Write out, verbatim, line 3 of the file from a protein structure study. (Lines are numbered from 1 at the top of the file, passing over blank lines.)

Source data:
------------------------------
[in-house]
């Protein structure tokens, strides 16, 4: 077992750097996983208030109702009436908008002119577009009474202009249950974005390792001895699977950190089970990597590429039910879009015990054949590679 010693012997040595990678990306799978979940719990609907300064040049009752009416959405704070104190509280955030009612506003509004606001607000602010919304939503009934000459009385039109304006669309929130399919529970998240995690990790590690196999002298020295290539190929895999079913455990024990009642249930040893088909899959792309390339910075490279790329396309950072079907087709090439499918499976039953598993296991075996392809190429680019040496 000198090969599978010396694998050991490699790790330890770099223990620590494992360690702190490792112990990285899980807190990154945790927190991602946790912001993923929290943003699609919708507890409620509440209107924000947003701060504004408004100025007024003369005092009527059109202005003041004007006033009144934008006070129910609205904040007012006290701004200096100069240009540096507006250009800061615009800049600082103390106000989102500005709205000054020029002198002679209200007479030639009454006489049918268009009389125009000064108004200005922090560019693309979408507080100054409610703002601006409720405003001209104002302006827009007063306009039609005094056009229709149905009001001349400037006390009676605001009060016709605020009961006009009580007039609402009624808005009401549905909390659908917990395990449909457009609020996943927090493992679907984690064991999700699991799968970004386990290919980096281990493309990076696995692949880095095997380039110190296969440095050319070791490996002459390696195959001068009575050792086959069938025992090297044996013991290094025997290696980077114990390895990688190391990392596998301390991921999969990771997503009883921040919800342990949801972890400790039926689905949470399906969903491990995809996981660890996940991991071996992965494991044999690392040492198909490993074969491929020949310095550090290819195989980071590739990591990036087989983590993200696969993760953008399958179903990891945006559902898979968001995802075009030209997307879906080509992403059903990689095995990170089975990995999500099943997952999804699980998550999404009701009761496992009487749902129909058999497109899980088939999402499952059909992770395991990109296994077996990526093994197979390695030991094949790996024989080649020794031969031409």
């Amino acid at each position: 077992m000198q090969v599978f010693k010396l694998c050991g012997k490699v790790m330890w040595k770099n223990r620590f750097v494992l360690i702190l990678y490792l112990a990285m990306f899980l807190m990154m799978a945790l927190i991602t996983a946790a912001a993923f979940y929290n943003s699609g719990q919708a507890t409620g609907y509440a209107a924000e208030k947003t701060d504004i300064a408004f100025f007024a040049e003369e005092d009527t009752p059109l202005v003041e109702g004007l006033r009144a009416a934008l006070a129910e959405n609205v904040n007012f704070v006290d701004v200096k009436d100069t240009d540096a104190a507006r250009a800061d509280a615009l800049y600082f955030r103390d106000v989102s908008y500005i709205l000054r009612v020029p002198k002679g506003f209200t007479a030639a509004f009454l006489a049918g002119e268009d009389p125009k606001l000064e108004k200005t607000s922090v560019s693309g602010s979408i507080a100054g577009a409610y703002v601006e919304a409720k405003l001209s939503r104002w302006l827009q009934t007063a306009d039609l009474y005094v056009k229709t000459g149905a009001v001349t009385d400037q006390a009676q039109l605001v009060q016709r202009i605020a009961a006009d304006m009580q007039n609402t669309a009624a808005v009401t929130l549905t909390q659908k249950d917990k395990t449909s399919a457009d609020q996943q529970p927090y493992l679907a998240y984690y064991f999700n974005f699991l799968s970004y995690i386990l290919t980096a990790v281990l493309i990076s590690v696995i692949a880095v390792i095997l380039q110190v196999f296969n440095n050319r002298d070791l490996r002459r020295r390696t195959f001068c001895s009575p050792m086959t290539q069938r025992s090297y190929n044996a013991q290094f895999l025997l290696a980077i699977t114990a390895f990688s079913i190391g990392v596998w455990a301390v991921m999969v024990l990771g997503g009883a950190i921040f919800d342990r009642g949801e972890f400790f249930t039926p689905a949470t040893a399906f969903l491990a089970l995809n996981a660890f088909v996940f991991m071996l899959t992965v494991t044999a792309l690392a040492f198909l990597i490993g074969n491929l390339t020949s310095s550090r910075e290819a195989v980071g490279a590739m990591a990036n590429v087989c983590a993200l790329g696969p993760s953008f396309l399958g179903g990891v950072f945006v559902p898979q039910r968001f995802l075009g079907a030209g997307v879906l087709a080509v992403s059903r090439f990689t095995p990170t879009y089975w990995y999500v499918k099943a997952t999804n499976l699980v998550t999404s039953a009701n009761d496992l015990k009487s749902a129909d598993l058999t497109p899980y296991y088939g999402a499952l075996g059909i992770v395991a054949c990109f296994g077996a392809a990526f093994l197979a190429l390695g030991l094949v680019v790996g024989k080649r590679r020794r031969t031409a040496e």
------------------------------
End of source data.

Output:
């Amino acid at each position: 077992m000198q090969v599978f010693k010396l694998c050991g012997k490699v790790m330890w040595k770099n223990r620590f750097v494992l360690i702190l990678y490792l112990a990285m990306f899980l807190m990154m799978a945790l927190i991602t996983a946790a912001a993923f979940y929290n943003s699609g719990q919708a507890t409620g609907y509440a209107a924000e208030k947003t701060d504004i300064a408004f100025f007024a040049e003369e005092d009527t009752p059109l202005v003041e109702g004007l006033r009144a009416a934008l006070a129910e959405n609205v904040n007012f704070v006290d701004v200096k009436d100069t240009d540096a104190a507006r250009a800061d509280a615009l800049y600082f955030r103390d106000v989102s908008y500005i709205l000054r009612v020029p002198k002679g506003f209200t007479a030639a509004f009454l006489a049918g002119e268009d009389p125009k606001l000064e108004k200005t607000s922090v560019s693309g602010s979408i507080a100054g577009a409610y703002v601006e919304a409720k405003l001209s939503r104002w302006l827009q009934t007063a306009d039609l009474y005094v056009k229709t000459g149905a009001v001349t009385d400037q006390a009676q039109l605001v009060q016709r202009i605020a009961a006009d304006m009580q007039n609402t669309a009624a808005v009401t929130l549905t909390q659908k249950d917990k395990t449909s399919a457009d609020q996943q529970p927090y493992l679907a998240y984690y064991f999700n974005f699991l799968s970004y995690i386990l290919t980096a990790v281990l493309i990076s590690v696995i692949a880095v390792i095997l380039q110190v196999f296969n440095n050319r002298d070791l490996r002459r020295r390696t195959f001068c001895s009575p050792m086959t290539q069938r025992s090297y190929n044996a013991q290094f895999l025997l290696a980077i699977t114990a390895f990688s079913i190391g990392v596998w455990a301390v991921m999969v024990l990771g997503g009883a950190i921040f919800d342990r009642g949801e972890f400790f249930t039926p689905a949470t040893a399906f969903l491990a089970l995809n996981a660890f088909v996940f991991m071996l899959t992965v494991t044999a792309l690392a040492f198909l990597i490993g074969n491929l390339t020949s310095s550090r910075e290819a195989v980071g490279a590739m990591a990036n590429v087989c983590a993200l790329g696969p993760s953008f396309l399958g179903g990891v950072f945006v559902p898979q039910r968001f995802l075009g079907a030209g997307v879906l087709a080509v992403s059903r090439f990689t095995p990170t879009y089975w990995y999500v499918k099943a997952t999804n499976l699980v998550t999404s039953a009701n009761d496992l015990k009487s749902a129909d598993l058999t497109p899980y296991y088939g999402a499952l075996g059909i992770v395991a054949c990109f296994g077996a392809a990526f093994l197979a190429l390695g030991l094949v680019v790996g024989k080649r590679r020794r031969t031409a040496e």